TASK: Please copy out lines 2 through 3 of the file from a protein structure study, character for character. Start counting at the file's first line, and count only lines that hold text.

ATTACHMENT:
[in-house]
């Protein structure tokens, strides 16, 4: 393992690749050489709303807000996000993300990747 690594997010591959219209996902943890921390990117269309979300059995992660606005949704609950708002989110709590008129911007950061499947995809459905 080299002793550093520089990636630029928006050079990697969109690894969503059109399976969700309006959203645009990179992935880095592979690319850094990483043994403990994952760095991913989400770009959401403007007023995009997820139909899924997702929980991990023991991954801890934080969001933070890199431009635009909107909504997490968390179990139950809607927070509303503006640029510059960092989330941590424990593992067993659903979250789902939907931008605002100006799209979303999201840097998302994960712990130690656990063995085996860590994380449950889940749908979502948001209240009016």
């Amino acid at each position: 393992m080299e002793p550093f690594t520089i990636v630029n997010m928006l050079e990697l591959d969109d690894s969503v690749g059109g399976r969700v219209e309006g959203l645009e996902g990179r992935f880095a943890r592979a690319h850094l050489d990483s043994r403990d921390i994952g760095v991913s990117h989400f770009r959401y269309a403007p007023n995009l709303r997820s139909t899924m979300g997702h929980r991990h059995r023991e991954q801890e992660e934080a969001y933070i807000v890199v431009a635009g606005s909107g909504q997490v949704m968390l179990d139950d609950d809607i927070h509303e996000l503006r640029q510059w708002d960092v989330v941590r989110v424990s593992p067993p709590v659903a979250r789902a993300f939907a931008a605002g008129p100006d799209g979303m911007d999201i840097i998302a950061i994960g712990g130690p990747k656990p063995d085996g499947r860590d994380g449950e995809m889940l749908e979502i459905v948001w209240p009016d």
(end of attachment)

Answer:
């Protein structure tokens, strides 16, 4: 393992690749050489709303807000996000993300990747 690594997010591959219209996902943890921390990117269309979300059995992660606005949704609950708002989110709590008129911007950061499947995809459905 080299002793550093520089990636630029928006050079990697969109690894969503059109399976969700309006959203645009990179992935880095592979690319850094990483043994403990994952760095991913989400770009959401403007007023995009997820139909899924997702929980991990023991991954801890934080969001933070890199431009635009909107909504997490968390179990139950809607927070509303503006640029510059960092989330941590424990593992067993659903979250789902939907931008605002100006799209979303999201840097998302994960712990130690656990063995085996860590994380449950889940749908979502948001209240009016």
């Amino acid at each position: 393992m080299e002793p550093f690594t520089i990636v630029n997010m928006l050079e990697l591959d969109d690894s969503v690749g059109g399976r969700v219209e309006g959203l645009e996902g990179r992935f880095a943890r592979a690319h850094l050489d990483s043994r403990d921390i994952g760095v991913s990117h989400f770009r959401y269309a403007p007023n995009l709303r997820s139909t899924m979300g997702h929980r991990h059995r023991e991954q801890e992660e934080a969001y933070i807000v890199v431009a635009g606005s909107g909504q997490v949704m968390l179990d139950d609950d809607i927070h509303e996000l503006r640029q510059w708002d960092v989330v941590r989110v424990s593992p067993p709590v659903a979250r789902a993300f939907a931008a605002g008129p100006d799209g979303m911007d999201i840097i998302a950061i994960g712990g130690p990747k656990p063995d085996g499947r860590d994380g449950e995809m889940l749908e979502i459905v948001w209240p009016d």